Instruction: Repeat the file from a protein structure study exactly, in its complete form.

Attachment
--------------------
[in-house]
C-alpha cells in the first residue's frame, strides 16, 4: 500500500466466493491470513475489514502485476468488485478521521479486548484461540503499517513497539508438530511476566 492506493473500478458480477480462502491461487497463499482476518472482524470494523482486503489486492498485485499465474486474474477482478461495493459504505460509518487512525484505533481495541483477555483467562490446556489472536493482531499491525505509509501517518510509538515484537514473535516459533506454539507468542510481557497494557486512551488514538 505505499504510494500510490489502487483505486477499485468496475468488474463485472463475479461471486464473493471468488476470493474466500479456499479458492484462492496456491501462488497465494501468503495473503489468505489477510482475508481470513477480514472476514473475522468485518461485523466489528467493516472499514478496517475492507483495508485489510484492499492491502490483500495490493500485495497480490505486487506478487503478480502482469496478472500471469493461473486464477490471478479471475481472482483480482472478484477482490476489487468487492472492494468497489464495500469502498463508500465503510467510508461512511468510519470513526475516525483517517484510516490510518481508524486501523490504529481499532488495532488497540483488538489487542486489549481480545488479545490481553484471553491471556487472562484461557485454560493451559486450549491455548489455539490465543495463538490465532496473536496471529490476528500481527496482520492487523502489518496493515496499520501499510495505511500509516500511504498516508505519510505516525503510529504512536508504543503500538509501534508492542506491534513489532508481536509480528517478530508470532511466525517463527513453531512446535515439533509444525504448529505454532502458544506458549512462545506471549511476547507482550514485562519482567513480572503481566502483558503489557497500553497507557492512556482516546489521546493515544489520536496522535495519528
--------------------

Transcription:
[in-house]
C-alpha cells in the first residue's frame, strides 16, 4: 500500500466466493491470513475489514502485476468488485478521521479486548484461540503499517513497539508438530511476566 492506493473500478458480477480462502491461487497463499482476518472482524470494523482486503489486492498485485499465474486474474477482478461495493459504505460509518487512525484505533481495541483477555483467562490446556489472536493482531499491525505509509501517518510509538515484537514473535516459533506454539507468542510481557497494557486512551488514538 505505499504510494500510490489502487483505486477499485468496475468488474463485472463475479461471486464473493471468488476470493474466500479456499479458492484462492496456491501462488497465494501468503495473503489468505489477510482475508481470513477480514472476514473475522468485518461485523466489528467493516472499514478496517475492507483495508485489510484492499492491502490483500495490493500485495497480490505486487506478487503478480502482469496478472500471469493461473486464477490471478479471475481472482483480482472478484477482490476489487468487492472492494468497489464495500469502498463508500465503510467510508461512511468510519470513526475516525483517517484510516490510518481508524486501523490504529481499532488495532488497540483488538489487542486489549481480545488479545490481553484471553491471556487472562484461557485454560493451559486450549491455548489455539490465543495463538490465532496473536496471529490476528500481527496482520492487523502489518496493515496499520501499510495505511500509516500511504498516508505519510505516525503510529504512536508504543503500538509501534508492542506491534513489532508481536509480528517478530508470532511466525517463527513453531512446535515439533509444525504448529505454532502458544506458549512462545506471549511476547507482550514485562519482567513480572503481566502483558503489557497500553497507557492512556482516546489521546493515544489520536496522535495519528